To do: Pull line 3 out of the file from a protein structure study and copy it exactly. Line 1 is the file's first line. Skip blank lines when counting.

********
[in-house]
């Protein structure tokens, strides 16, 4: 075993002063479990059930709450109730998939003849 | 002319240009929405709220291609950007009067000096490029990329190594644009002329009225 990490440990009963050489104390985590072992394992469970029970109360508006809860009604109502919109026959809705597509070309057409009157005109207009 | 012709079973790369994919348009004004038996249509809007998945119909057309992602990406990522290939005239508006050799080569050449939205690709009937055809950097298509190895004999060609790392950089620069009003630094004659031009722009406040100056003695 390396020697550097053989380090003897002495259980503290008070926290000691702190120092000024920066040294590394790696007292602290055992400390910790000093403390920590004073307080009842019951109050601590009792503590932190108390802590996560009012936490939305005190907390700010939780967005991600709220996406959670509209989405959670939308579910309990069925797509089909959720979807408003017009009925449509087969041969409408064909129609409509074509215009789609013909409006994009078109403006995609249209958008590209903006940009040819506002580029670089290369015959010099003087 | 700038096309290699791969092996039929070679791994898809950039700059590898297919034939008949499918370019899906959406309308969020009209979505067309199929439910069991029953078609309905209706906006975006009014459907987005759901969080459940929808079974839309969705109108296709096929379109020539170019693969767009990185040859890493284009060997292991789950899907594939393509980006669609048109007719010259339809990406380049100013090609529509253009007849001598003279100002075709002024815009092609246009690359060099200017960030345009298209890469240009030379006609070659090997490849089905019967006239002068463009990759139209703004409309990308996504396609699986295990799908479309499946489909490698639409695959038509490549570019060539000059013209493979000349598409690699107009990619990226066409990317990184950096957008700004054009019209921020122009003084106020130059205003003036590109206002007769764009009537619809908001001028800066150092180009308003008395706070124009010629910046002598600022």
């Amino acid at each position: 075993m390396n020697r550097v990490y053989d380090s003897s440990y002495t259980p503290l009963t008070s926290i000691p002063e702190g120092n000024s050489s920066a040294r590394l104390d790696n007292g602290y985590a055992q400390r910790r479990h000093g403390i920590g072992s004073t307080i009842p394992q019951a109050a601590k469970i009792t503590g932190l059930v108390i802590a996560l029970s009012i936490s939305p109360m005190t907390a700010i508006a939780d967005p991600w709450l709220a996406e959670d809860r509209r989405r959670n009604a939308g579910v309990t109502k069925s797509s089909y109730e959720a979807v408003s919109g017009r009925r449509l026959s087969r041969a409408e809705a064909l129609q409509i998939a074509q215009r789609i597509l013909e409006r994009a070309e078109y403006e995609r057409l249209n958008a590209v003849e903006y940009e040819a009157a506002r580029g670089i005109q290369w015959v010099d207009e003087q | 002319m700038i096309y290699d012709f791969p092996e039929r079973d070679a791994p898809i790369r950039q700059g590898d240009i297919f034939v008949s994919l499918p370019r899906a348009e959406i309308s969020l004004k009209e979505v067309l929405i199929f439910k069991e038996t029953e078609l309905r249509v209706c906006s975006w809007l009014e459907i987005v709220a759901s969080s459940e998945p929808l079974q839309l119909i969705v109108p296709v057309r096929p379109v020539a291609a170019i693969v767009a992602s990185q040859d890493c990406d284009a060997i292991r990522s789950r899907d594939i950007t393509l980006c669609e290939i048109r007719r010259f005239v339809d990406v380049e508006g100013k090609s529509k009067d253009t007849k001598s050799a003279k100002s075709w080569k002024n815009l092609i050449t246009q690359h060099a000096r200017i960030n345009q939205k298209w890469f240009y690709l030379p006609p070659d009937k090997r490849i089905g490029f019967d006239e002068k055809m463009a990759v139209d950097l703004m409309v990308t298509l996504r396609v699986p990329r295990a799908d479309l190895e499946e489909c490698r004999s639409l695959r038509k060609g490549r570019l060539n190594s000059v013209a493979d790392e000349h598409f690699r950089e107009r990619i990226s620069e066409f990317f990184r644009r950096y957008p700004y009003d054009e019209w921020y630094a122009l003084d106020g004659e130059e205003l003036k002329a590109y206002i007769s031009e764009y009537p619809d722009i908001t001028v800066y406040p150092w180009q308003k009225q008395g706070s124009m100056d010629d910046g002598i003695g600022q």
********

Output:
């Amino acid at each position: 075993m390396n020697r550097v990490y053989d380090s003897s440990y002495t259980p503290l009963t008070s926290i000691p002063e702190g120092n000024s050489s920066a040294r590394l104390d790696n007292g602290y985590a055992q400390r910790r479990h000093g403390i920590g072992s004073t307080i009842p394992q019951a109050a601590k469970i009792t503590g932190l059930v108390i802590a996560l029970s009012i936490s939305p109360m005190t907390a700010i508006a939780d967005p991600w709450l709220a996406e959670d809860r509209r989405r959670n009604a939308g579910v309990t109502k069925s797509s089909y109730e959720a979807v408003s919109g017009r009925r449509l026959s087969r041969a409408e809705a064909l129609q409509i998939a074509q215009r789609i597509l013909e409006r994009a070309e078109y403006e995609r057409l249209n958008a590209v003849e903006y940009e040819a009157a506002r580029g670089i005109q290369w015959v010099d207009e003087q | 002319m700038i096309y290699d012709f791969p092996e039929r079973d070679a791994p898809i790369r950039q700059g590898d240009i297919f034939v008949s994919l499918p370019r899906a348009e959406i309308s969020l004004k009209e979505v067309l929405i199929f439910k069991e038996t029953e078609l309905r249509v209706c906006s975006w809007l009014e459907i987005v709220a759901s969080s459940e998945p929808l079974q839309l119909i969705v109108p296709v057309r096929p379109v020539a291609a170019i693969v767009a992602s990185q040859d890493c990406d284009a060997i292991r990522s789950r899907d594939i950007t393509l980006c669609e290939i048109r007719r010259f005239v339809d990406v380049e508006g100013k090609s529509k009067d253009t007849k001598s050799a003279k100002s075709w080569k002024n815009l092609i050449t246009q690359h060099a000096r200017i960030n345009q939205k298209w890469f240009y690709l030379p006609p070659d009937k090997r490849i089905g490029f019967d006239e002068k055809m463009a990759v139209d950097l703004m409309v990308t298509l996504r396609v699986p990329r295990a799908d479309l190895e499946e489909c490698r004999s639409l695959r038509k060609g490549r570019l060539n190594s000059v013209a493979d790392e000349h598409f690699r950089e107009r990619i990226s620069e066409f990317f990184r644009r950096y957008p700004y009003d054009e019209w921020y630094a122009l003084d106020g004659e130059e205003l003036k002329a590109y206002i007769s031009e764009y009537p619809d722009i908001t001028v800066y406040p150092w180009q308003k009225q008395g706070s124009m100056d010629d910046g002598i003695g600022q």